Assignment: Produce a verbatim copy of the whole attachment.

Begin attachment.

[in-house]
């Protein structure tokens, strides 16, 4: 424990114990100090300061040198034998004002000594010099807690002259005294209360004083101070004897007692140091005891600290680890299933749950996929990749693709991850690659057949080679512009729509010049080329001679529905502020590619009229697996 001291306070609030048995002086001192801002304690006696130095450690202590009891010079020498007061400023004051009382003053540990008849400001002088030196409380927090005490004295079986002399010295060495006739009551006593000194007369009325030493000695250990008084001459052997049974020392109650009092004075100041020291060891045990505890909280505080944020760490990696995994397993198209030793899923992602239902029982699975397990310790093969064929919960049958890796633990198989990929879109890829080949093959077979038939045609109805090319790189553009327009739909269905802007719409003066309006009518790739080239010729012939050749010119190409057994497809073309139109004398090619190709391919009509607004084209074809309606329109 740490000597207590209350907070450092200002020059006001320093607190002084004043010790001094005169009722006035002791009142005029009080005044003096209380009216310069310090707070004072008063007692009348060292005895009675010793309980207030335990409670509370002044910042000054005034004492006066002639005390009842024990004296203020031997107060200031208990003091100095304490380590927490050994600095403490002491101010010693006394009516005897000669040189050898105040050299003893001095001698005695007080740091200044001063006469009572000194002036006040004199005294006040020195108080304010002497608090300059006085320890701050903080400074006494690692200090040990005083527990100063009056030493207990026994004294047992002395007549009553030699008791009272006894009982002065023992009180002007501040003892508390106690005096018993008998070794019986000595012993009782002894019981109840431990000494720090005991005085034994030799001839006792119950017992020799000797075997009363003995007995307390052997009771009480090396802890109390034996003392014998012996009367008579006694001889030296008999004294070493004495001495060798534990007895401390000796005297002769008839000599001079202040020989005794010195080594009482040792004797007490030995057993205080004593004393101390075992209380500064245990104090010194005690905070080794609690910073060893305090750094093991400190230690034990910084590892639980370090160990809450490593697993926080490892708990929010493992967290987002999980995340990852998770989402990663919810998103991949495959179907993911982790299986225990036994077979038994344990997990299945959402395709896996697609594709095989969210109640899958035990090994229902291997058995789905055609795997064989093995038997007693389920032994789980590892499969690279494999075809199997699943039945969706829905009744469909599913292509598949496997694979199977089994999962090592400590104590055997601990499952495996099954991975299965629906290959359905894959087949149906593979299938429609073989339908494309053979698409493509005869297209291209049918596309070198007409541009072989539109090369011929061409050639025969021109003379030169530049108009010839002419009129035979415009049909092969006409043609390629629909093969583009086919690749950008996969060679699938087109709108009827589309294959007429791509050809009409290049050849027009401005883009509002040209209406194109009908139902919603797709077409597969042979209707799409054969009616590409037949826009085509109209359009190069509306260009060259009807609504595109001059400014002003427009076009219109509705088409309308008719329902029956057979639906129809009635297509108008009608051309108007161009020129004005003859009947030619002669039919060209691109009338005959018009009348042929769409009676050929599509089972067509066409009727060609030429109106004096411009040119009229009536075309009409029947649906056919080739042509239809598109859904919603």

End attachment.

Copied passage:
[in-house]
């Protein structure tokens, strides 16, 4: 424990114990100090300061040198034998004002000594010099807690002259005294209360004083101070004897007692140091005891600290680890299933749950996929990749693709991850690659057949080679512009729509010049080329001679529905502020590619009229697996 001291306070609030048995002086001192801002304690006696130095450690202590009891010079020498007061400023004051009382003053540990008849400001002088030196409380927090005490004295079986002399010295060495006739009551006593000194007369009325030493000695250990008084001459052997049974020392109650009092004075100041020291060891045990505890909280505080944020760490990696995994397993198209030793899923992602239902029982699975397990310790093969064929919960049958890796633990198989990929879109890829080949093959077979038939045609109805090319790189553009327009739909269905802007719409003066309006009518790739080239010729012939050749010119190409057994497809073309139109004398090619190709391919009509607004084209074809309606329109 740490000597207590209350907070450092200002020059006001320093607190002084004043010790001094005169009722006035002791009142005029009080005044003096209380009216310069310090707070004072008063007692009348060292005895009675010793309980207030335990409670509370002044910042000054005034004492006066002639005390009842024990004296203020031997107060200031208990003091100095304490380590927490050994600095403490002491101010010693006394009516005897000669040189050898105040050299003893001095001698005695007080740091200044001063006469009572000194002036006040004199005294006040020195108080304010002497608090300059006085320890701050903080400074006494690692200090040990005083527990100063009056030493207990026994004294047992002395007549009553030699008791009272006894009982002065023992009180002007501040003892508390106690005096018993008998070794019986000595012993009782002894019981109840431990000494720090005991005085034994030799001839006792119950017992020799000797075997009363003995007995307390052997009771009480090396802890109390034996003392014998012996009367008579006694001889030296008999004294070493004495001495060798534990007895401390000796005297002769008839000599001079202040020989005794010195080594009482040792004797007490030995057993205080004593004393101390075992209380500064245990104090010194005690905070080794609690910073060893305090750094093991400190230690034990910084590892639980370090160990809450490593697993926080490892708990929010493992967290987002999980995340990852998770989402990663919810998103991949495959179907993911982790299986225990036994077979038994344990997990299945959402395709896996697609594709095989969210109640899958035990090994229902291997058995789905055609795997064989093995038997007693389920032994789980590892499969690279494999075809199997699943039945969706829905009744469909599913292509598949496997694979199977089994999962090592400590104590055997601990499952495996099954991975299965629906290959359905894959087949149906593979299938429609073989339908494309053979698409493509005869297209291209049918596309070198007409541009072989539109090369011929061409050639025969021109003379030169530049108009010839002419009129035979415009049909092969006409043609390629629909093969583009086919690749950008996969060679699938087109709108009827589309294959007429791509050809009409290049050849027009401005883009509002040209209406194109009908139902919603797709077409597969042979209707799409054969009616590409037949826009085509109209359009190069509306260009060259009807609504595109001059400014002003427009076009219109509705088409309308008719329902029956057979639906129809009635297509108008009608051309108007161009020129004005003859009947030619002669039919060209691109009338005959018009009348042929769409009676050929599509089972067509066409009727060609030429109106004096411009040119009229009536075309009409029947649906056919080739042509239809598109859904919603």